Isaiah Simmons is Not Positionless

We just finished up the NFL Combine, and out of every one I watched, Isaiah Simmons is my biggest winner from the event. The Swiss Army knife from Clemson managed to take snaps as an outside linebacker, slot cornerback, a safety, and even a few as an outside cornerback too. Even though he was already pretty much a Top 10 lock; he blew his testing out the water. He ran a 4.39 40 yard dash, jumped 11 feet in the board jump and has a 39 inch vertical. Now Simmons is my 2nd overall prospect in my latest NFL Draft Big Board. The problem is, he is just too talented. 

Now I obviously say that tongue in cheek, because there are some people that think the fact he played half the positions on defense, (one of the best defenses in the nation) he lacks a true position. Last year Simmons recorded snaps at outside linebacker, safety, slot cornerback and even lined up against wide receiver on the outside. He tested in the 99th percentile as a safety and an outside linebacker in the NFL Combine and ran faster than all but four wide receivers in this combine. The definition of a Swiss Army knife. 

He makes plays all over the field, just like someone like Denard Robinson or Tyreek Hill, except for the defense. We praise when a QB is mobile, or when a running back can line up as a receiver out the backfield, so why is it such a problem for a linebacker to be so athletic that he can line up as a cornerback and guard big receivers/tight ends? When you have a player that can line up anywhere on the field, you have the ability to mask your coverages and plays. Is this a safety lining up in the box, or is this just a linebacker playing the pass? Against Ohio State we saw Simmons line up close to the line of scrimmage, looking like a possible blitz man, but really was in control of a deep third in Cover 3. Perfect example of basically being able to just do whatever the hell you want with him on the field. If you can think it up, he will be able to do it.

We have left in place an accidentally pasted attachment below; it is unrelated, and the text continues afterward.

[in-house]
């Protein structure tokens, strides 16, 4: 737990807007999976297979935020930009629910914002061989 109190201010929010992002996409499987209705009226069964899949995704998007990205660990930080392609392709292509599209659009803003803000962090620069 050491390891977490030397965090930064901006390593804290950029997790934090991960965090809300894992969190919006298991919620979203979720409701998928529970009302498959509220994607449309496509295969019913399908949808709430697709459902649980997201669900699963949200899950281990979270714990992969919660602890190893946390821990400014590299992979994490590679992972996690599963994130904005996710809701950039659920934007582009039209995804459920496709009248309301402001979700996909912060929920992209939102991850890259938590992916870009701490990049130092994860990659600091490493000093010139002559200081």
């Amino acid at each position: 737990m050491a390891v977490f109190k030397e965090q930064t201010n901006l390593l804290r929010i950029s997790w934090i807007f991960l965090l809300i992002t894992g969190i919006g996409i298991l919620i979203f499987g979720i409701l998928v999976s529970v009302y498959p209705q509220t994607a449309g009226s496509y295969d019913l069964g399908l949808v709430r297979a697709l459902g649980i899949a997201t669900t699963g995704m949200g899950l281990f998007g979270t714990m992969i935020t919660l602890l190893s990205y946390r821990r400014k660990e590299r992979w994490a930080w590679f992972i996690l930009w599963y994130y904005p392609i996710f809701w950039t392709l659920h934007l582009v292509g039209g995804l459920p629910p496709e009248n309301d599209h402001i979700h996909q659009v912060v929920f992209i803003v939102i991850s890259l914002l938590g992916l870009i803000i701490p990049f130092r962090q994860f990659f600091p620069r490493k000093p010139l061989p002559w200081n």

Simmons has a true position, and it’s not linebacker or safety. It’s as a defensive weapon. A phrase more commonly known for offensive players, but I think it is time we starting using it on defense too. When you have a player like him on your defense, you’ll never have to worry about an offensive mismatch ever again. I think it’s nonsense to knock a player for being able to excel at multiple positions on the field. Not only that, I think if you’re a defensive coordinator, you’d have to be very closed minded in order to pass up on a player like Simmons. Someone like Jabrill Peppers, or Su’a Cravens, who struggled to find a true position in college and the NFL, are way different than Isaiah Simmons. He excels at multiple positions. More importantly, his football I.Q. is off the charts. He knows where the ball is going, even when the ball carrier is providing false information on the play. It is honestly as simple as using him to be a QB spy, allowing him to attack whoever has the ball. If you can’t figure out a way to make Isaiah Simmons work for your defense, maybe your defense is the real issue. 

Players like Isaiah are the ones that transform the game itself, and watching football evolve is one of my favorite things about it. Simmons is the perfect defensive counter to a quarterback like Lamar Jackson or Kyler Murray, which is going to be the new wave of quarterbacks. His 4.39 speed makes him one of the only players that could keep mobile QBs like them contained. What Tyrann Mathieu brought to the game evolved into Derwin James, who is five inches taller and 25 Lbs heavier. Now we are seeing it evolve again as a 6’3, 250 Lbs freak linebacker who also has the coverage ability of a defensive back. He is new, and that makes people uncomfortable, but the team that takes the chance on him will be the ones staying ahead of the curve.

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